Themigrants from Scotlandfrom the southern states of Usa had a tradition of deep frying chicken pieces in fat and even before this they used to fry fritters in the middle ages.
The migrants from Scotland would often labor, live and dine with the African slaves and this lead to the Africans adding some other seasoning to the dish andcreatingtheir own presentationof Southern Fried Chicken.
These Africans later became thecaterersin many a Southern American house where fried chicken became a prevalent staple.
This is said to have come from a guy known as James Boswell who wrote alogin 1773 known as “diary of a Tour to the Hebrides”.
In his record he noted that at an evening meal the local people would eat fricassee of pullet which he went on to say “deep-fried chicken or something like that”.
What he in actual fact heard was the Scottish dish Friars Chicken, not crispy fried chicken but you could say that where it was first named.They also found out that it transported well inwarmconditions prior to refrigeration was prevalent so was enjoyed on almost an every day basis as they journeyed to the cotton fields to work.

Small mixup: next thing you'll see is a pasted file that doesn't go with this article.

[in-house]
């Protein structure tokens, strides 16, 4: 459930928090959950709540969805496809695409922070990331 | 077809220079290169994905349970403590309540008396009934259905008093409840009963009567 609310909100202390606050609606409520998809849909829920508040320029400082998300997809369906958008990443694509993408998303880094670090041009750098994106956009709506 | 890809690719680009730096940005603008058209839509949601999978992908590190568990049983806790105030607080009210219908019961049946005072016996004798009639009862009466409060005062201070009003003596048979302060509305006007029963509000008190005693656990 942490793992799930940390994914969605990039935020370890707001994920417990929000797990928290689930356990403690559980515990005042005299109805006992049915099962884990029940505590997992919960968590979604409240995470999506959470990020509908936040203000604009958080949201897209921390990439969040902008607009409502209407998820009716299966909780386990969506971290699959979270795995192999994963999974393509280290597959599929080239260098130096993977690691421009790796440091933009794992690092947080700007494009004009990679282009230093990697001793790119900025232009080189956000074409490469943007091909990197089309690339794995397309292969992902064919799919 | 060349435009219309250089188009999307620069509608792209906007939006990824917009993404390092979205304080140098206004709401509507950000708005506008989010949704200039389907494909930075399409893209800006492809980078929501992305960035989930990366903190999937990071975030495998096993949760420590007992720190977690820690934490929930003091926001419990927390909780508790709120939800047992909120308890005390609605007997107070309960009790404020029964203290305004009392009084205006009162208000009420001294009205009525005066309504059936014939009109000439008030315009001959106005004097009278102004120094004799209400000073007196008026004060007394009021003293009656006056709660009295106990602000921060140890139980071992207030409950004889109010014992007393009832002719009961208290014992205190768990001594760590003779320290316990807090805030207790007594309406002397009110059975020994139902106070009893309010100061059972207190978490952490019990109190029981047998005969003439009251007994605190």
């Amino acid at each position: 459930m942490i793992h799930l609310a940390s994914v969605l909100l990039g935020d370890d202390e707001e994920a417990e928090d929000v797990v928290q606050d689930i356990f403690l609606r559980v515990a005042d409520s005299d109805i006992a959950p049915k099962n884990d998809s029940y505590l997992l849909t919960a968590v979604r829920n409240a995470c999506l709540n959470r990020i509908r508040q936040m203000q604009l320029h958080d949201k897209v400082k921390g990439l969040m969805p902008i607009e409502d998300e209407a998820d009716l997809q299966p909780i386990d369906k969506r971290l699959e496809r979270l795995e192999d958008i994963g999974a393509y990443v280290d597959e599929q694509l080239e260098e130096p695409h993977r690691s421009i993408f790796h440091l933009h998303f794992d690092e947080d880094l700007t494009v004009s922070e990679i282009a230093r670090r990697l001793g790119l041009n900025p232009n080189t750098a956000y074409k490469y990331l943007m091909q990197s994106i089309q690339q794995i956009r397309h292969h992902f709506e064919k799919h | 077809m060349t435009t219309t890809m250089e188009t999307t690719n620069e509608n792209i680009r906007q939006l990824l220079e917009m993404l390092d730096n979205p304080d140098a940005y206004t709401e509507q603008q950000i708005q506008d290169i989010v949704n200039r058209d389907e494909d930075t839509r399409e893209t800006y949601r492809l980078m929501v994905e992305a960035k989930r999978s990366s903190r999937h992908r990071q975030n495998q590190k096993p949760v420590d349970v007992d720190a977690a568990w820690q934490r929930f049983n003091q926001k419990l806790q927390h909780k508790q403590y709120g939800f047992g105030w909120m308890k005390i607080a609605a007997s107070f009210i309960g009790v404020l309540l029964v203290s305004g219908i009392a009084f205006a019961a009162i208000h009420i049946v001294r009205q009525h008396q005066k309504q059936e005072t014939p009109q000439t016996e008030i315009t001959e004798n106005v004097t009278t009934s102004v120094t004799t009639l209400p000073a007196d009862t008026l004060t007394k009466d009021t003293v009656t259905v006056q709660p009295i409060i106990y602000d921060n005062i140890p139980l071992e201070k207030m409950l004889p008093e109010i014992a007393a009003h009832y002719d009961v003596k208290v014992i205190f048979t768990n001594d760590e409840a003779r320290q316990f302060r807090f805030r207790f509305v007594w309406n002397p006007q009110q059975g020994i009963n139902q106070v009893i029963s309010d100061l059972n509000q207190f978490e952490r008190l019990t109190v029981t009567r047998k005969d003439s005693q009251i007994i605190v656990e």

Since, it has become the southern state's most suitable choicefor just about any occasion.
The very true origins of fried chicken we will probably never know but the earliest known food for crispy deep-fried chicken in English is obscured in one of the most recognized cookery books of the 18th century by Hannah Glasse called The Art of cooking Made Plain and Easy.
Her formula had a strange name called “To Marinate Chickens” which was first released in 1747. The book was a success in the UK and more importantly in the US Colonies.
Here is the original procedure...
Joint two chickens into pieces; marinate them in vinegar for 3-4 hours with pepper, salt, bay and a few cloves. Make a very thick batter first with ½ pint of wine and flour then the yolks of two eggssome melted butter and nutmeg. Beat it all together thoroughly, dip yourfowlsin the batter and fry them in a superior deal of pork lardwhich must boil first before you put your fowl in. Let them be of bronze incolour and place them on your plate with a garnish of fried parsley. Serve with lemons and a good quality gravy. In the present day, we have swapped out the hog fat with Rapeseed oil which contains nearly zero trans fats and we use a brine of buttermilk and salt to season our chicken throughout. It’s amazing to think how far this mix has went worldwide and how different cultures have adopted their own versions.